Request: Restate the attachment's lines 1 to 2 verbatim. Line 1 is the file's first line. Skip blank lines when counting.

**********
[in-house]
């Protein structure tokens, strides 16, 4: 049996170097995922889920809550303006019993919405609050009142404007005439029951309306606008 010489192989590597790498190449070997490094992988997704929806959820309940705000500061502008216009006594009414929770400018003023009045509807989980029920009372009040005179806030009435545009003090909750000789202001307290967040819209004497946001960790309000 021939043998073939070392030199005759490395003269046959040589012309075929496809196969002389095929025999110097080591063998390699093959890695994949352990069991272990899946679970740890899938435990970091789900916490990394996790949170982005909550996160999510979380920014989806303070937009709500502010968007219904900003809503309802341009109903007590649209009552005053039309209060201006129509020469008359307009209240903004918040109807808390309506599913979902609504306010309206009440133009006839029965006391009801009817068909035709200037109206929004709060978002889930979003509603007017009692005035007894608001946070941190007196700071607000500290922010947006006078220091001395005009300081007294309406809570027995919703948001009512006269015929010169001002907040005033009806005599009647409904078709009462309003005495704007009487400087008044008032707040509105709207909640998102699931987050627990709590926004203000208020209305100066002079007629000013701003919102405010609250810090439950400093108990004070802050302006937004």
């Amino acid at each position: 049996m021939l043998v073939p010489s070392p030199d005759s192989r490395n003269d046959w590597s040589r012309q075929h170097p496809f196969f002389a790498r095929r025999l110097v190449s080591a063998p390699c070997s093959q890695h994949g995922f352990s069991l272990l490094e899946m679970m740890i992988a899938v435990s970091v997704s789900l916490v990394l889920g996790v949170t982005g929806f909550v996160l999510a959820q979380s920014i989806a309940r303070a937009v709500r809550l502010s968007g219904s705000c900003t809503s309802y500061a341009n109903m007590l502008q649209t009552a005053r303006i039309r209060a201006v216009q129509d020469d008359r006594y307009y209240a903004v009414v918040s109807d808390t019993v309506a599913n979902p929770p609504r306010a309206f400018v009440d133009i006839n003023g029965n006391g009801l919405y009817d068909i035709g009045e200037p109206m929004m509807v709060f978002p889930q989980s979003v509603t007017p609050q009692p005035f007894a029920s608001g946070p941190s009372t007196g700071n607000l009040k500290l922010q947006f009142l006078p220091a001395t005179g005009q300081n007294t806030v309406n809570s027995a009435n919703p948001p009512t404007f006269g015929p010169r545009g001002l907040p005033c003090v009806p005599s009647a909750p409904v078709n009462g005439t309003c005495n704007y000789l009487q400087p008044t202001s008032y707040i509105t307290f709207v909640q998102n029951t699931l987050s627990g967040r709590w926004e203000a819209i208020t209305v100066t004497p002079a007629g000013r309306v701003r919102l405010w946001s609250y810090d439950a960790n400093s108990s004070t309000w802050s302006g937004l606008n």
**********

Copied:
[in-house]
């Protein structure tokens, strides 16, 4: 049996170097995922889920809550303006019993919405609050009142404007005439029951309306606008 010489192989590597790498190449070997490094992988997704929806959820309940705000500061502008216009006594009414929770400018003023009045509807989980029920009372009040005179806030009435545009003090909750000789202001307290967040819209004497946001960790309000 021939043998073939070392030199005759490395003269046959040589012309075929496809196969002389095929025999110097080591063998390699093959890695994949352990069991272990899946679970740890899938435990970091789900916490990394996790949170982005909550996160999510979380920014989806303070937009709500502010968007219904900003809503309802341009109903007590649209009552005053039309209060201006129509020469008359307009209240903004918040109807808390309506599913979902609504306010309206009440133009006839029965006391009801009817068909035709200037109206929004709060978002889930979003509603007017009692005035007894608001946070941190007196700071607000500290922010947006006078220091001395005009300081007294309406809570027995919703948001009512006269015929010169001002907040005033009806005599009647409904078709009462309003005495704007009487400087008044008032707040509105709207909640998102699931987050627990709590926004203000208020209305100066002079007629000013701003919102405010609250810090439950400093108990004070802050302006937004």